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Message from the President

1/14/2002
January 14, 2002

The coming year promises to be one filled with exciting changes for our University and, of course, many challenges. As we take on the problems, as we lament that we're charged with doing so much with so little, we could easily slide from hopefulness to despair and even to cynicism.

But there's much we have to celebrate!

The opening of the new Morgan University Center. Our beautiful new student center should be operational by the time students and faculty return from spring break.

New residence halls. Construction will begin this year on a 300-bed complex for single students on Home Avenue and a 50-bed expansion of married student housing at Emerald Hill. This will allow us to increase our enrollment of students who prefer to attend a university outside their hometown or who simply want to enjoy the full college experience.

Kick off of the silent phase of a major capital campaign. Our University Advancement Office already has received pledges of more than a million dollars. A successful capital campaign could result in more scholarships. It would also result in a more stable financial base and thus, decreased vulnerability to state budget crises.

Finalization and submission of the new compensation plan developed by a team of faculty and staff during the fall semester. The plan may lead to salary increases for many faculty and staff.
We also will be launching an aggressive enrollment management effort to increase the number of students we attract and retain. It does little good for us to recruit students if we lose them by being unresponsive to their needs. Your energy and commitment to student satisfaction and service will be vital to this effort.

The Liberal Arts Review Committee will present its findings and recommendations this year, which will allow us-once and for all-to determine what our designation as a liberal arts university means to our curriculum, our identity and our marketing strategy.

We will intensify our efforts to incorporate the TBR's mandated changes into our remedial and developmental education programs.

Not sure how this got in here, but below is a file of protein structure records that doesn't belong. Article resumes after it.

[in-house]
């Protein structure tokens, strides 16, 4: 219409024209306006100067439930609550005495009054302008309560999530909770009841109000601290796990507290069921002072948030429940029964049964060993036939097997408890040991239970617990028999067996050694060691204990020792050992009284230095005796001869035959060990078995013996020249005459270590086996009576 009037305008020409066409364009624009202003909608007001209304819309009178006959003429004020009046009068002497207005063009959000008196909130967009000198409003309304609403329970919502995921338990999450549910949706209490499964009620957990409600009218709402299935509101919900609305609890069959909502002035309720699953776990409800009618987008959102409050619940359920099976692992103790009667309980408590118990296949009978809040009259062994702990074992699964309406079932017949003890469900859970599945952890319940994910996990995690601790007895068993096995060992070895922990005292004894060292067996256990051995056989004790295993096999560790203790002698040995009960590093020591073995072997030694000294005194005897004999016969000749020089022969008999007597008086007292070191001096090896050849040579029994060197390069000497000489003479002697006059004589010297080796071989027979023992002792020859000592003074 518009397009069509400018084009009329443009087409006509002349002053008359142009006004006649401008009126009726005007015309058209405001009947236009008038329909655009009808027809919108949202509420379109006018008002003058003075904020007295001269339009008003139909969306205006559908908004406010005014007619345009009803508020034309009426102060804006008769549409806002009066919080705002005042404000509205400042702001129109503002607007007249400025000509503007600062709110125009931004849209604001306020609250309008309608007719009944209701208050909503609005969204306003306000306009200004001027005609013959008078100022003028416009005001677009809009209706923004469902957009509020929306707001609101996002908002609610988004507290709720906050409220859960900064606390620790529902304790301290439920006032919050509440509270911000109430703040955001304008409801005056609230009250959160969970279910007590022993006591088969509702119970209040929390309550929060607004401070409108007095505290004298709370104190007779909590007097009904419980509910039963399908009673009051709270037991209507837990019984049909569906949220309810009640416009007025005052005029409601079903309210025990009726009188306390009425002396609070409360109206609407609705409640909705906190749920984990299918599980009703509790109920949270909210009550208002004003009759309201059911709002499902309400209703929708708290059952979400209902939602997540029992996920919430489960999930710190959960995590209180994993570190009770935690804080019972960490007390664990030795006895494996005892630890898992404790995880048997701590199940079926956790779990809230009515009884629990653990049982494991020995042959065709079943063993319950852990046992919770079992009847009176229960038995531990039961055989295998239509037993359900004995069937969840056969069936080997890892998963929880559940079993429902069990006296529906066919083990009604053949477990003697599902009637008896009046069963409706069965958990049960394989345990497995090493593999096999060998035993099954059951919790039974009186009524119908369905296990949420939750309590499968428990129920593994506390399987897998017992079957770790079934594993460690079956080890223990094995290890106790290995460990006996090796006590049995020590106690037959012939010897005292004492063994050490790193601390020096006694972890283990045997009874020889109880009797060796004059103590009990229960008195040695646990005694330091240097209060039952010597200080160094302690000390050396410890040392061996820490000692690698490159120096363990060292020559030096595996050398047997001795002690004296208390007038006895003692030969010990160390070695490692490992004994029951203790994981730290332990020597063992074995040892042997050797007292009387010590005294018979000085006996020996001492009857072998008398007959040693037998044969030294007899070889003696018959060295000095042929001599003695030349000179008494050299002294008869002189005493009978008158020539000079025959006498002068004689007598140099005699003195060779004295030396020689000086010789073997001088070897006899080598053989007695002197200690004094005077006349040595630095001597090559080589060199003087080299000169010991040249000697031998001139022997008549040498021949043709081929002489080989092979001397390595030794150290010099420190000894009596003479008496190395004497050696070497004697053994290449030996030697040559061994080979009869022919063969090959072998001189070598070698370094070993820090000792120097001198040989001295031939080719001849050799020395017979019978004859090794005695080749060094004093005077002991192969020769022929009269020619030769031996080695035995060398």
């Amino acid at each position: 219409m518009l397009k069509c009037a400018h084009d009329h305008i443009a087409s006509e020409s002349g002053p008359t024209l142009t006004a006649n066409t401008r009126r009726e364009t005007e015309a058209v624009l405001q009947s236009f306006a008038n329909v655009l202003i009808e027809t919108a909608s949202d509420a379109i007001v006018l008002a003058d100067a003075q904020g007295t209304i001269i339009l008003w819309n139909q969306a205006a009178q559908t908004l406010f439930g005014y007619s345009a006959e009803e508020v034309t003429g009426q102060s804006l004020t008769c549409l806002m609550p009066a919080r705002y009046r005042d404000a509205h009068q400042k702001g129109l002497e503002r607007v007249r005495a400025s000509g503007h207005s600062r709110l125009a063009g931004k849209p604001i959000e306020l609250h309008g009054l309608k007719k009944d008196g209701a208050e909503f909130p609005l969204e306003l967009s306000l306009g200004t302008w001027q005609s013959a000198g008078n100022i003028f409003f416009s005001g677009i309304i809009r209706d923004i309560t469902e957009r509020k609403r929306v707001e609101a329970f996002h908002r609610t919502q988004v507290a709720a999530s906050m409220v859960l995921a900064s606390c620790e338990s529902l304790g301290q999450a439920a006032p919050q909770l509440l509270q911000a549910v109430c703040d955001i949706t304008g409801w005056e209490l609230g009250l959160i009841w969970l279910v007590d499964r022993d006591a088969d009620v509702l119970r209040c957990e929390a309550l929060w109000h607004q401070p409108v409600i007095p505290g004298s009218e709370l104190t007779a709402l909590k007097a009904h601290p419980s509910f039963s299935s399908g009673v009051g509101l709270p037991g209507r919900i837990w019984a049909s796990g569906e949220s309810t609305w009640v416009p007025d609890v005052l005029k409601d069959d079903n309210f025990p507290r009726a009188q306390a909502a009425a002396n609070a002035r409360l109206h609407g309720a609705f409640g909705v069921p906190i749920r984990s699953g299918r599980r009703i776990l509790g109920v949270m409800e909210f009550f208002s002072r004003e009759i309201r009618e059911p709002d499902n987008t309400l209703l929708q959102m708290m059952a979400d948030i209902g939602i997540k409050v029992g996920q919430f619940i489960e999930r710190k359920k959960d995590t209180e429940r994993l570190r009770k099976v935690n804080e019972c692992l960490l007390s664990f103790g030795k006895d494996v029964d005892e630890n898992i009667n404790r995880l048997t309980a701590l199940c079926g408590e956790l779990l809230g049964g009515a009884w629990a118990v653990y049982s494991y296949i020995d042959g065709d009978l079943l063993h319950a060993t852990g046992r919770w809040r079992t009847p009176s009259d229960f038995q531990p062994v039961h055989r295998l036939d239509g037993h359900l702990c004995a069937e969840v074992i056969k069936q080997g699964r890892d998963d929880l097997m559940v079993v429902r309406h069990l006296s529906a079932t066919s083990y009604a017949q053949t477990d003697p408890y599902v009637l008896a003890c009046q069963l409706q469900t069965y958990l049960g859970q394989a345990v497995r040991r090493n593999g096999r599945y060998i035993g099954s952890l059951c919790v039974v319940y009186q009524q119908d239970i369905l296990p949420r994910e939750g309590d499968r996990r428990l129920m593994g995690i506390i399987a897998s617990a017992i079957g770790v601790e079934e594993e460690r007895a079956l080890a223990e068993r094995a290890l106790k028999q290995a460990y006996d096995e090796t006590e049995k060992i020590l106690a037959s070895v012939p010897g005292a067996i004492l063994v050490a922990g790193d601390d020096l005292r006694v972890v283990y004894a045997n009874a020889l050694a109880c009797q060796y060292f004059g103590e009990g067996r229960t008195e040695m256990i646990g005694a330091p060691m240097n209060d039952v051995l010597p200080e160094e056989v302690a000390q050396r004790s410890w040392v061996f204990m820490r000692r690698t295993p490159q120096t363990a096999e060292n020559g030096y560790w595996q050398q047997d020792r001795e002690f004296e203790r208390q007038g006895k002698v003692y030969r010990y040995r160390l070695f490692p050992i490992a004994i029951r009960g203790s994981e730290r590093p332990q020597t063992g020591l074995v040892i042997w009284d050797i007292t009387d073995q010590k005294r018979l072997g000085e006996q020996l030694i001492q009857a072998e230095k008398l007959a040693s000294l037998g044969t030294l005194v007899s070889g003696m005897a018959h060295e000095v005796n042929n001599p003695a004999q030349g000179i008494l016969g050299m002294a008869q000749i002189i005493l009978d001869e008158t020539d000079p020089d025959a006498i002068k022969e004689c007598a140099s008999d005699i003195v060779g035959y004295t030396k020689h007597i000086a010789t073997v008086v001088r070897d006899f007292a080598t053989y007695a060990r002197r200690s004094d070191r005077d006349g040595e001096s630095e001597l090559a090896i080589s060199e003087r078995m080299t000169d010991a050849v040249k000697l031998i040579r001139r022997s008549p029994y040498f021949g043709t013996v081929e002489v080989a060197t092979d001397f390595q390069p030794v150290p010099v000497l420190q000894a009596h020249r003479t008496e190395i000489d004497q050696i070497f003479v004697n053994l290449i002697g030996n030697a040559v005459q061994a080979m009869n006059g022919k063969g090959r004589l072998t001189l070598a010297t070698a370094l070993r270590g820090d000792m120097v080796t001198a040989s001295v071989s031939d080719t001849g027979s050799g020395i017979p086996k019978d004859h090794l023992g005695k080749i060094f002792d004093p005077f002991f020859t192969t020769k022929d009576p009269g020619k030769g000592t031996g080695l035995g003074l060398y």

We will continue to implement a new budget allocation model that will ensure funds are distributed fairly and equitably based on needs and enrollment trends. Though we still face an uncertain budget situation at the state level, we will be prepared for future increases or (worst case scenario) for additional cuts with the new budget model.

Our most important challenge, this year and every year, is to increase enrollment, and the easiest and least expensive way to do that is to retain the students we have. Thus, I ask each of you to make a special effort to demonstrate care and concern for our students as you serve them in the days ahead. A kind word, an offer of assistance or just a smile can make a difference. Austin Peay has been known for being a caring institution for many years. Let's make sure we live up to our reputation.

My second request: I'd like you to become more involved in campus activities. One of the strongest retention factors for students is campus involvement. Faculty and staff can serve as models for our students by attending athletic events, fine arts events, student activities, etc. The opportunities are many and varied. If you aren't taking advantage of them, I encourage you to choose those that might be of interest to you and attend at least three events this semester. You will be supporting our students, as well as serving as a role model for them.

I recognize that the workload for Austin Peay faculty and staff has been, and continues to be, heavy. But you seldom disappoint me. You seem to shoulder the additional responsibilities along with existing ones, and in the process both you and the University often are transformed.

I thank you for all you've done, and I ask you to continue working with me to make Austin Peay the best it can possibly be.

Best wishes for a great semester and a wonderful year!